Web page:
My view is that deep and narrow social tools -- perhaps integrated with vertical enterprise applications and even other deep and narrow social tools -- are likely to provide the best productivity and resilience in those companies that use them. As a result, best of breed solutions -- social CRM, social HR, social software development, social design and so on -- are likely to be best for the specific constituencies that use them.
Central IT planning tends to disparage solutions like this, overly stressing the costs and confusion of many systems, and the problems associated with fragmentation of information. My counter is that this argument is 20th century thinking, putting too much weight on the hypothetical benefits of scaling up use of broad and slowly changing infrastructure. Today we are in a time when the different functions of the business need to be able to rapidly innovate independently of the others, and in a world where everything is IT, that means each group (and maybe each project or initiative) may need to choose its own technological infrastructure. This is perhaps the most critical example of pushing essential decision making out to those who are doing the innovation, instead of centralizing the power to say no in the CIO's office.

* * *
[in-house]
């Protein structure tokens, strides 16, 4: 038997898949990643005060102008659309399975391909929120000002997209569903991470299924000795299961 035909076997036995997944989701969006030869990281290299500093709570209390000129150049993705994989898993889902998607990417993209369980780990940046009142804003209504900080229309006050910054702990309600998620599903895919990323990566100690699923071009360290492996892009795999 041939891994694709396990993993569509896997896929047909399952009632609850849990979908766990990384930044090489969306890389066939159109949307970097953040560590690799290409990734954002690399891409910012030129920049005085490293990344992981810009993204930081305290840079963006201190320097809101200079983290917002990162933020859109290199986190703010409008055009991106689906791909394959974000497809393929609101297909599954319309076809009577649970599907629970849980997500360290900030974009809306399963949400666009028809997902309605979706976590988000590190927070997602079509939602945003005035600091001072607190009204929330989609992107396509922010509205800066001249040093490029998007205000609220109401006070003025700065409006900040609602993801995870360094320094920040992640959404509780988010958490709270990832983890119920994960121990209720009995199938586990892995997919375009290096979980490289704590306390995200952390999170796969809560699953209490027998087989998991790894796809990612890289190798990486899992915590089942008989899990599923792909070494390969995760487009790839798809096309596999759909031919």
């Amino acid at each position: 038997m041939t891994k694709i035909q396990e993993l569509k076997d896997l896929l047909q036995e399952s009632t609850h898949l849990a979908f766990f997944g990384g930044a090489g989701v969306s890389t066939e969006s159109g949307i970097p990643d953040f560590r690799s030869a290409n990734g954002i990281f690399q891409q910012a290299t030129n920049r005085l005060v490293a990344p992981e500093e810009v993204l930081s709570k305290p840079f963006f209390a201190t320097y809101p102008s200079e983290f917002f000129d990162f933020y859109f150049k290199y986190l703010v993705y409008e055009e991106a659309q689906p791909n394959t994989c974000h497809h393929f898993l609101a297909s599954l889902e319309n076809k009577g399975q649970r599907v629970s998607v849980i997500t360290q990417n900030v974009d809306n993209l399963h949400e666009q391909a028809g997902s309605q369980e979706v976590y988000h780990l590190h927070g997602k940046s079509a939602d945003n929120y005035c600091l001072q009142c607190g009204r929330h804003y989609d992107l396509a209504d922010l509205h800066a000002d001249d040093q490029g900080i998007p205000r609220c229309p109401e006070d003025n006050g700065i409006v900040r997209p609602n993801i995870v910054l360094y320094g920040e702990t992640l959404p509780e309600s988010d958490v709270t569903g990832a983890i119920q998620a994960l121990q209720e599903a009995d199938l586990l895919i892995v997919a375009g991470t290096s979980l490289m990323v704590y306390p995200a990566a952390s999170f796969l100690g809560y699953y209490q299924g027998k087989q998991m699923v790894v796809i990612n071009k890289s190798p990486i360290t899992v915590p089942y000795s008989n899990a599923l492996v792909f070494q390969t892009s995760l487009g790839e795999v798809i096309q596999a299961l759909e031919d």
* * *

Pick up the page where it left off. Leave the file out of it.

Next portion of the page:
What are these new forces pressuring business today? The most nutshelled answer (each of these points could be an essay of its own) is this extreme condensation of my three forces (3F) model:
- The tempo of competition and complexity has risen to a new "beyond chaotic" pace, and is increasing.
- People are connected by both open and enterprise tools to an unprecedented degree, leading to the paradox of a connected workspace supporting a decentralized, discontinuous and distributed (3D) workforce.
- The rise of wide scale ubiquitous foreground computing (what is mistaken called "mobile"), and high and broad scale background computing (cloud, SaaS, big data, etc.).